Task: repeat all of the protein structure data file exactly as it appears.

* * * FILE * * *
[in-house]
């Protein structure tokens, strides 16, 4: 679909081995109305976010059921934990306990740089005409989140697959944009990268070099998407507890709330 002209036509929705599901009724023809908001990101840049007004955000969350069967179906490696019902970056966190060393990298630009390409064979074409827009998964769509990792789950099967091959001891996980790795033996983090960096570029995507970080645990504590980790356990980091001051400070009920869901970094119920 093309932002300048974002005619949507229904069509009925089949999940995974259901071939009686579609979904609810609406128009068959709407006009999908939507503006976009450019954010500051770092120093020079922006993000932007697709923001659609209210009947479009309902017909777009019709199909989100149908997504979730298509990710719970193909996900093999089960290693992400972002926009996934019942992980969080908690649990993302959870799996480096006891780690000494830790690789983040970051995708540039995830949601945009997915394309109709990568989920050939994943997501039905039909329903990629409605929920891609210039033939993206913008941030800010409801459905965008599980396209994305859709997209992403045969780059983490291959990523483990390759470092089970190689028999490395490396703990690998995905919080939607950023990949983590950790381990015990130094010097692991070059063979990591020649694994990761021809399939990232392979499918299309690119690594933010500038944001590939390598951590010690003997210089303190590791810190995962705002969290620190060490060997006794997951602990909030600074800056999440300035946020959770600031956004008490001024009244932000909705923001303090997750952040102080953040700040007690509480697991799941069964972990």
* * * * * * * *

[in-house]
């Protein structure tokens, strides 16, 4: 679909081995109305976010059921934990306990740089005409989140697959944009990268070099998407507890709330 002209036509929705599901009724023809908001990101840049007004955000969350069967179906490696019902970056966190060393990298630009390409064979074409827009998964769509990792789950099967091959001891996980790795033996983090960096570029995507970080645990504590980790356990980091001051400070009920869901970094119920 093309932002300048974002005619949507229904069509009925089949999940995974259901071939009686579609979904609810609406128009068959709407006009999908939507503006976009450019954010500051770092120093020079922006993000932007697709923001659609209210009947479009309902017909777009019709199909989100149908997504979730298509990710719970193909996900093999089960290693992400972002926009996934019942992980969080908690649990993302959870799996480096006891780690000494830790690789983040970051995708540039995830949601945009997915394309109709990568989920050939994943997501039905039909329903990629409605929920891609210039033939993206913008941030800010409801459905965008599980396209994305859709997209992403045969780059983490291959990523483990390759470092089970190689028999490395490396703990690998995905919080939607950023990949983590950790381990015990130094010097692991070059063979990591020649694994990761021809399939990232392979499918299309690119690594933010500038944001590939390598951590010690003997210089303190590791810190995962705002969290620190060490060997006794997951602990909030600074800056999440300035946020959770600031956004008490001024009244932000909705923001303090997750952040102080953040700040007690509480697991799941069964972990």